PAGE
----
The Air Force has about 6,100 planes in its inventory, but about one-third are grounded or operate under flight restrictions. The fleet, whose planes are more than 23 years old on average, is the oldest in Air Force history. Many transport aircraft and aerial refueling tankers are more than 40 years old.
The Bush administration requested $420 billion in Defense funding in 2006, $55 billion of which would go into Air Force procurement and research and development. While that figure dwarfs the budgets of most federal agencies, it is not enough to sustain Air Force modernization programs over time, and few people expect that number to go up substantially, if at all, in coming years. The cost of the war in Iraq is rising. The overall federal budget outlook is grim. Tax cuts, a costly Medicare prescription drug program, and substantial spending increases on defense and homeland security since 2002, have dimmed prospects for a reversal of fortune for Air Force recapitalization.
Steven M. Kosiak, an analyst at the Center for Strategic and Budgetary Assessments, says the Air Force faces tough challenges. "air power was very effective in the initial, conventional phases of Iraq and Afghanistan. But clearly it is not your primary tool in an insurgency," he says. More urgent than the need for new fighters is the demand for new aerial refuelers, airlift and long-range bombers. "The concern is where they're putting their money," he says.
Barry Watts, a former Air Force fighter pilot and now an analyst at the center, recently combed through Air Force budget documents dating back to 1999 and calculated that the service invested 20 times more money in short-range fighter aircraft than in long-range bomber aircraft during that period. The Air Force has no current plan to invest in a new bomber, despite the fact that the bomber fleet is much smaller and older than the fighter fleet.
At a forum on the future of air power sponsored by the Washington-based American Enterprise Institute for Public Policy Research earlier this year, Watts said the focus on short-range aircraft is dangerously short-sighted. Bombers, which can fly across continents and carry huge payloads, provide the United States with enormous strategic leverage. "I just don't get the sense that the Air Force is really hedging against the end of our unipolar moment, looking at failed nuclear states or loose nukes, or thinking very clearly about trying to increase our advantage in the long-range strike area," he said. "You could view this as a national capability that's in the hands of a single service, which is increasingly dominated by fighter pilots."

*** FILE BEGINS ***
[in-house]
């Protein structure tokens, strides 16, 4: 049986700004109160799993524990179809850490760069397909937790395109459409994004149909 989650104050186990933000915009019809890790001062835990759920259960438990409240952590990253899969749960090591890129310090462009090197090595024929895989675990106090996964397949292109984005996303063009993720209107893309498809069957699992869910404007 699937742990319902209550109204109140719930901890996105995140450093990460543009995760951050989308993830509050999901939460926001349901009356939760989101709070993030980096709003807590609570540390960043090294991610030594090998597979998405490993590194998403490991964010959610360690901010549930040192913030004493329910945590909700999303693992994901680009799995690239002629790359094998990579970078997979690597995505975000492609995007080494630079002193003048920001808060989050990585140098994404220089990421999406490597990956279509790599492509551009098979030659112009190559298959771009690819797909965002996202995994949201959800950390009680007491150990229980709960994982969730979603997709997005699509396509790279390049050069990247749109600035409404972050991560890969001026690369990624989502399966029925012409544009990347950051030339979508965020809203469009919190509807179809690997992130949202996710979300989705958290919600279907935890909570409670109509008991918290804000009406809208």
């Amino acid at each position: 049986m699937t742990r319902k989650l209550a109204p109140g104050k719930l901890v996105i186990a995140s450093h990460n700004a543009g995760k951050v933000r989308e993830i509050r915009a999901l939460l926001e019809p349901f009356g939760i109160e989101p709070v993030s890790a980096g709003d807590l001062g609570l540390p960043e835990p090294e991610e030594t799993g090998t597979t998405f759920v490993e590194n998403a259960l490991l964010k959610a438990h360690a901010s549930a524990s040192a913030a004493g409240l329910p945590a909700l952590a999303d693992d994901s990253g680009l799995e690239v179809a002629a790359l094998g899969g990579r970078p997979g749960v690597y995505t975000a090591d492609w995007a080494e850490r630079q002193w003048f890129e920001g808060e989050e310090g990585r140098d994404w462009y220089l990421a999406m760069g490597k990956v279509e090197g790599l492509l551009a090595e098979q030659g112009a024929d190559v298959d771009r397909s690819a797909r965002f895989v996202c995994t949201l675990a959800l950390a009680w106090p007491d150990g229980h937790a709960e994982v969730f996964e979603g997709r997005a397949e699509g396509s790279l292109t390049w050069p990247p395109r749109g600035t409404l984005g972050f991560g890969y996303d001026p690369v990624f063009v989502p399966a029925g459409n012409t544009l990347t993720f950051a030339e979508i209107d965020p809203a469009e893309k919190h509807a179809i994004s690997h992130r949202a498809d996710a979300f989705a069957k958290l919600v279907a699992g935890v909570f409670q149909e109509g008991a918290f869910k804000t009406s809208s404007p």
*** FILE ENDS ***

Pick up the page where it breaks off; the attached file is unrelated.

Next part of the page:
Certainly budget pressures and the desire to safeguard funding for the F/A-22 were significant factors in the service's failed bid to lease tanker aircraft from Boeing. The plan, championed by members of Congress, senior Air Force leaders and procurement officials at the Defense Department, unraveled under an investigation by the Senate Committee on Armed Services led by Sen. John McCain, R-Ariz., who heads the Airland Subcommittee. The $14 billion deal is considered the worst procurement scandal in decades and landed Darleen Druyun, the Air Force's former top contract negotiator and later Boeing executive, in jail along with Boeing's former executive vice president and chief financial officer, Michael Sears.
A withering investigative report by Defense Inspector General Joseph E. Schmitz released in June makes clear that Air Force officials were eager to lease the plane, because such an arrangement would require substantially less upfront funding than a conventional procurement deal (OIG-2004-171). Once the plane went into production, Defense and Air Force leaders concluded, Congress would consider it a "must pay" bill and continue funding for the program. "Three years from now, when the first of these planes is ready to go in service and the permanent financing is being solicited, I doubt that anyone will remember [what] the acquisition price in 2002 was," a government analyst noted in a May 12, 2003, e-mail forwarded to Maj. Gen. William W. "Wayne" Hodges, a senior Air Force acquisition official.
As a result of the discredited leasing deal, several top Air Force and Defense officials have resigned, and the Defense Department has taken over administration of key Air Force acquisition programs. In addition, Moseley, now Jumper's vice chief of staff, was grilled by senators concerned about his role in the deal at his confirmation hearing June 29. Moseley has since been confirmed by the full Senate and is expected to assume leadership of the Air Force in late August or early September.
The tanker deal isn't the only one in which the Air Force has resorted to questionable procurement methods. Defense IG Schmitz testified in April that the service had incorrectly used a commercial acquisition strategy to buy C-130J airlift planes from Lockheed Martin. Not only was the strategy unjustifiable (there was no commercial market for the aircraft), but the aircraft purchased under the $7.5 billion program did not meet Air Force requirements, and by using the Federal Acquisition Regulation Part 12 for acquiring commercially available items, the Air Force had limited oversight authority and exempted Lockheed Martin Corp. from providing cost data. According to McCain, the price for the aircraft escalated from $33 million per plane in 1995 to $67 million in 2004.
The Air Force has not adequately mapped out an affordable long-term modernization program, says Kosiak, especially for its bombers, tankers and lift aircraft. At his confirmation hearing, Moseley said he is awaiting the results of several studies before he settles on a long-term plan for recapitalizing tankers and airlift aircraft.
The Air Force also is developing a "mission roadmap," Moseley said, "which will provide a force that fills the nation's needs and enables capabilities across the full spectrum of joint warfighting requirements."